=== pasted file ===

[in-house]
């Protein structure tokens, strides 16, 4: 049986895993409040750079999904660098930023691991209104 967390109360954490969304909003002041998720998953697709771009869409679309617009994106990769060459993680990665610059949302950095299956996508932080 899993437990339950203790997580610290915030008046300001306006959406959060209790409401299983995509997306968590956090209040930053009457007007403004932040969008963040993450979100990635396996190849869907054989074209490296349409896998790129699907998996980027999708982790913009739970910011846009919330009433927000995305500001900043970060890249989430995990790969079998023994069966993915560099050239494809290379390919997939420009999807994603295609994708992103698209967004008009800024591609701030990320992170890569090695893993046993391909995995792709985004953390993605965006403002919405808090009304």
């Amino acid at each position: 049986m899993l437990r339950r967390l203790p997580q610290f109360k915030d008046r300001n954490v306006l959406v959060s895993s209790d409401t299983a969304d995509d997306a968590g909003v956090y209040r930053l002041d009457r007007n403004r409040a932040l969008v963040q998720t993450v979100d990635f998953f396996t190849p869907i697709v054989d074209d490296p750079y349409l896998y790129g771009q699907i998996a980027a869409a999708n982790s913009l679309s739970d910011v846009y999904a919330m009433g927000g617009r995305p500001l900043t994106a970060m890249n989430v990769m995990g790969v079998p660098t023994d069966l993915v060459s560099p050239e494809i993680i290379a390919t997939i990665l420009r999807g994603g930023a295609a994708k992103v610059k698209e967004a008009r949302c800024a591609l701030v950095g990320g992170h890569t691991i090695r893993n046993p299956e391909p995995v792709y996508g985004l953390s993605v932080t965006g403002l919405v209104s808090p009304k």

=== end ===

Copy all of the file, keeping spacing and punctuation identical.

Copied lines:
[in-house]
């Protein structure tokens, strides 16, 4: 049986895993409040750079999904660098930023691991209104 967390109360954490969304909003002041998720998953697709771009869409679309617009994106990769060459993680990665610059949302950095299956996508932080 899993437990339950203790997580610290915030008046300001306006959406959060209790409401299983995509997306968590956090209040930053009457007007403004932040969008963040993450979100990635396996190849869907054989074209490296349409896998790129699907998996980027999708982790913009739970910011846009919330009433927000995305500001900043970060890249989430995990790969079998023994069966993915560099050239494809290379390919997939420009999807994603295609994708992103698209967004008009800024591609701030990320992170890569090695893993046993391909995995792709985004953390993605965006403002919405808090009304």
């Amino acid at each position: 049986m899993l437990r339950r967390l203790p997580q610290f109360k915030d008046r300001n954490v306006l959406v959060s895993s209790d409401t299983a969304d995509d997306a968590g909003v956090y209040r930053l002041d009457r007007n403004r409040a932040l969008v963040q998720t993450v979100d990635f998953f396996t190849p869907i697709v054989d074209d490296p750079y349409l896998y790129g771009q699907i998996a980027a869409a999708n982790s913009l679309s739970d910011v846009y999904a919330m009433g927000g617009r995305p500001l900043t994106a970060m890249n989430v990769m995990g790969v079998p660098t023994d069966l993915v060459s560099p050239e494809i993680i290379a390919t997939i990665l420009r999807g994603g930023a295609a994708k992103v610059k698209e967004a008009r949302c800024a591609l701030v950095g990320g992170h890569t691991i090695r893993n046993p299956e391909p995995v792709y996508g985004l953390s993605v932080t965006g403002l919405v209104s808090p009304k």